Protein precipitation during dialysis against phosphate or Tris buffers can be caused by: too low salt concentration, too high protein concentration, sudden pH changes and pH of dialysis buffer close to PI of a protein. Therefore, it is advisable to use at least 1000 fold excess of dialysis buffer, perform procedure at 4℃(at least 3 hours, followed by a buffer change), use at least 350 mM salt in the dialysis buffer, 50 % glycerol is optional. Besides, precipitated proteins are very difficult to refold. If possible, purify your protein again and apply other conditions for dialysis.
Refolding technology in dimeric protein (disulfide bond):
Lane M: Protein maker
Lane 1 : Before refolding-Protein B201 expressed as inclusion body and no activity in monomer.
Lane 2 : After refolding-High biological activity in dimer connected by disulfidebond.
For a heterologous protein, failure to rapidly reach a native conformation or to interact with folding modulators in a timely fashion has two possible consequences: partial or complete deposition into insoluble aggregates known as inclusion bodies or degradation. The likelihood of misfolding is increased by the routine use of strong promoters and high inducer concentrations that can lead to product yields exceeding 50% of the total cellular protein. Under such conditions, the rate of protein aggregation is often much greater than that of proper folding and folding modulators are rapidly titrated. A second factor contributing to inclusion body formation is the inability of bacteria to support all post-translational modifications that a protein requires to fold. For instance, the formation of intra- or intermolecular disulfides is not possible in the reducing cytoplasm of wild-type E. coli, which results in the aggregation of certain disulfide bond–rich proteins (e.g., Fab antibody fragments).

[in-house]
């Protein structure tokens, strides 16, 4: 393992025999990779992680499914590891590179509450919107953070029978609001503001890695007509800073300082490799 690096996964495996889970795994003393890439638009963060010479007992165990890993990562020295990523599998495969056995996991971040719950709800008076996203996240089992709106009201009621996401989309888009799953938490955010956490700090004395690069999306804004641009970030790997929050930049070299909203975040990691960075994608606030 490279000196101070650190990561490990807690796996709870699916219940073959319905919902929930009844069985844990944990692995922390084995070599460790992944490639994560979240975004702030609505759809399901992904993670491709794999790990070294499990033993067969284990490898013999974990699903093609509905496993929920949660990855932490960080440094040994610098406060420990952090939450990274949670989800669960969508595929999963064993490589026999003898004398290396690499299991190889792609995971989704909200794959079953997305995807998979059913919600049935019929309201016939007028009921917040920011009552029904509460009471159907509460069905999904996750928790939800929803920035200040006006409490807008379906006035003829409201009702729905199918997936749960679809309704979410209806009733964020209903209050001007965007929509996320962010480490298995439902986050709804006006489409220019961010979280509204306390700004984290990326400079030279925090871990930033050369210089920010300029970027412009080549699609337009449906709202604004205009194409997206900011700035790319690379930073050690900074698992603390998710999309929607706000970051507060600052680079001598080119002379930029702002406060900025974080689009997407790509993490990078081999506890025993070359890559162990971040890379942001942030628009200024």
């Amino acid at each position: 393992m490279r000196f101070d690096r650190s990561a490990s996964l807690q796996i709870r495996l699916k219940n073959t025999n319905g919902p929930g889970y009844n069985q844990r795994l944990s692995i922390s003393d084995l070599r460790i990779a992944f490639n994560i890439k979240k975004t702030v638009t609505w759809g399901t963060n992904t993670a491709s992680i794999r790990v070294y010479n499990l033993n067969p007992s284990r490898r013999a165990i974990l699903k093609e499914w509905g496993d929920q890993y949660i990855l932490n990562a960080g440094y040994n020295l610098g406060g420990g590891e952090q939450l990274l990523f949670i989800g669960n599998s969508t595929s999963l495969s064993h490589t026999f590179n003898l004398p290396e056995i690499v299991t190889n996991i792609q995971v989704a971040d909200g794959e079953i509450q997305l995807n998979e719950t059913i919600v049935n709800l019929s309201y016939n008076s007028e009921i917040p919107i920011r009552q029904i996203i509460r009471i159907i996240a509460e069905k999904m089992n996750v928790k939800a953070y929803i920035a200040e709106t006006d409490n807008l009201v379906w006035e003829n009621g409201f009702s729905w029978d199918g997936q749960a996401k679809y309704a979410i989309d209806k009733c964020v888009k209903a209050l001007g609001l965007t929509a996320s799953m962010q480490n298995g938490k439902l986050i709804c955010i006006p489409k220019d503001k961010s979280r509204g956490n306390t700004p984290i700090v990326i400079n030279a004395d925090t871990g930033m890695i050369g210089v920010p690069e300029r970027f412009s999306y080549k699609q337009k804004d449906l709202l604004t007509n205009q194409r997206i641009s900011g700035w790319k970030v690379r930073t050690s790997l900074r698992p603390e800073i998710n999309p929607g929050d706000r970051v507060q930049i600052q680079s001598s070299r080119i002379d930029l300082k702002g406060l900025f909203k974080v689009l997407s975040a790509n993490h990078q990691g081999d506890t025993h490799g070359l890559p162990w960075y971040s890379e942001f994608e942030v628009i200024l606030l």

2.How can we reduce or avoid protein misfolding during heterologous protein over expression?
Optimization of soluble protein expression is often the strategy of choice when trying to obtain bioactive protein. Several approaches have been used to mitigate protein misfolding during over expression of proteins in E. coli. These include: 1) fusion of the target protein with a more soluble partner, typically a bacterial protein; 2) co-expression of folding catalysts and chaperones; 3) expression under culture conditions which reduce the translation rates or affect the intracellular environment; and 4) modification of the protein sequence. Each approach has advantages and disadvantages which must be weighed in light of the intended end-use of the target protein. Further, not all proteins respond favorably to any given approach. Again, which approach is best suited to a given protein must be determined empirically and success in producing and recovering soluble active protein is not guaranteed. The formation of inclusion bodies is still common and often unavoidable.